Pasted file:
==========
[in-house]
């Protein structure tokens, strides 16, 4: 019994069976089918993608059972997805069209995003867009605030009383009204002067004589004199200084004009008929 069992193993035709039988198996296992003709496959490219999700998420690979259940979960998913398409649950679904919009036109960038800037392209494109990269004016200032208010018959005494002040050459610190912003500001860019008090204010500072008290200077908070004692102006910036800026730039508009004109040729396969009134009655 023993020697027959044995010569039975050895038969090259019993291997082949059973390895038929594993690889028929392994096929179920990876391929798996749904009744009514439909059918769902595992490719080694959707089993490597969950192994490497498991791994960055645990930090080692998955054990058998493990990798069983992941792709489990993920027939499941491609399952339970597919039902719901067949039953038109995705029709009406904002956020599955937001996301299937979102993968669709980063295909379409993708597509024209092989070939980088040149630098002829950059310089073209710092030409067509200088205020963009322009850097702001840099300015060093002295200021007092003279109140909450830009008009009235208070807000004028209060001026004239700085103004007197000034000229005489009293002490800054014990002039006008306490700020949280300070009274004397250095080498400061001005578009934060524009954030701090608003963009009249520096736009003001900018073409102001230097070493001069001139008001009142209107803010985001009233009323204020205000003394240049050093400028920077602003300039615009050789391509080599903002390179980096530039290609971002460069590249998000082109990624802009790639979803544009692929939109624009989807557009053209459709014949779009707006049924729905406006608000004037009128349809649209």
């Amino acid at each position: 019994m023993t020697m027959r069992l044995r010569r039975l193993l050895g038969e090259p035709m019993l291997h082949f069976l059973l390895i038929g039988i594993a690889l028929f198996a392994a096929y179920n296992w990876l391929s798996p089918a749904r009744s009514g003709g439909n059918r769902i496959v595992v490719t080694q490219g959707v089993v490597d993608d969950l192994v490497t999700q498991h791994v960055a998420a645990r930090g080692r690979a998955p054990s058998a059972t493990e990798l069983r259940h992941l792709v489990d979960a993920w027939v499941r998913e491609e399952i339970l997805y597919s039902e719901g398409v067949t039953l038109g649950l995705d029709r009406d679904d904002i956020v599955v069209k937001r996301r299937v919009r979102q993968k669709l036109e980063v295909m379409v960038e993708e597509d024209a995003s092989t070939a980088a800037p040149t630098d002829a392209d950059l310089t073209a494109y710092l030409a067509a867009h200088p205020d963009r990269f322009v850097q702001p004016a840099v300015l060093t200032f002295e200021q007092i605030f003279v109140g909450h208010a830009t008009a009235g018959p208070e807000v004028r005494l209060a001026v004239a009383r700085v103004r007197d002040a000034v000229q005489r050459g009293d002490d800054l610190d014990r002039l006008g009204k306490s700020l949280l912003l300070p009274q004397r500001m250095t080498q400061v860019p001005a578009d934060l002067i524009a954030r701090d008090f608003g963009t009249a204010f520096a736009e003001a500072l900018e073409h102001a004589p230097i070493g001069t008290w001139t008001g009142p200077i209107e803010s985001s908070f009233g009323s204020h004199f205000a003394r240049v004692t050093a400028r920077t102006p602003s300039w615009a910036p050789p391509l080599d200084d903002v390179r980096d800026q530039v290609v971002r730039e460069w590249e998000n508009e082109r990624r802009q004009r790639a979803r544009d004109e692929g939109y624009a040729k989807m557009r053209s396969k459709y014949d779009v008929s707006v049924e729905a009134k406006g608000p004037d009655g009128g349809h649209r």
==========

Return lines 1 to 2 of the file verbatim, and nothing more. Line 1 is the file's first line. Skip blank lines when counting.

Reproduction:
[in-house]
């Protein structure tokens, strides 16, 4: 019994069976089918993608059972997805069209995003867009605030009383009204002067004589004199200084004009008929 069992193993035709039988198996296992003709496959490219999700998420690979259940979960998913398409649950679904919009036109960038800037392209494109990269004016200032208010018959005494002040050459610190912003500001860019008090204010500072008290200077908070004692102006910036800026730039508009004109040729396969009134009655 023993020697027959044995010569039975050895038969090259019993291997082949059973390895038929594993690889028929392994096929179920990876391929798996749904009744009514439909059918769902595992490719080694959707089993490597969950192994490497498991791994960055645990930090080692998955054990058998493990990798069983992941792709489990993920027939499941491609399952339970597919039902719901067949039953038109995705029709009406904002956020599955937001996301299937979102993968669709980063295909379409993708597509024209092989070939980088040149630098002829950059310089073209710092030409067509200088205020963009322009850097702001840099300015060093002295200021007092003279109140909450830009008009009235208070807000004028209060001026004239700085103004007197000034000229005489009293002490800054014990002039006008306490700020949280300070009274004397250095080498400061001005578009934060524009954030701090608003963009009249520096736009003001900018073409102001230097070493001069001139008001009142209107803010985001009233009323204020205000003394240049050093400028920077602003300039615009050789391509080599903002390179980096530039290609971002460069590249998000082109990624802009790639979803544009692929939109624009989807557009053209459709014949779009707006049924729905406006608000004037009128349809649209």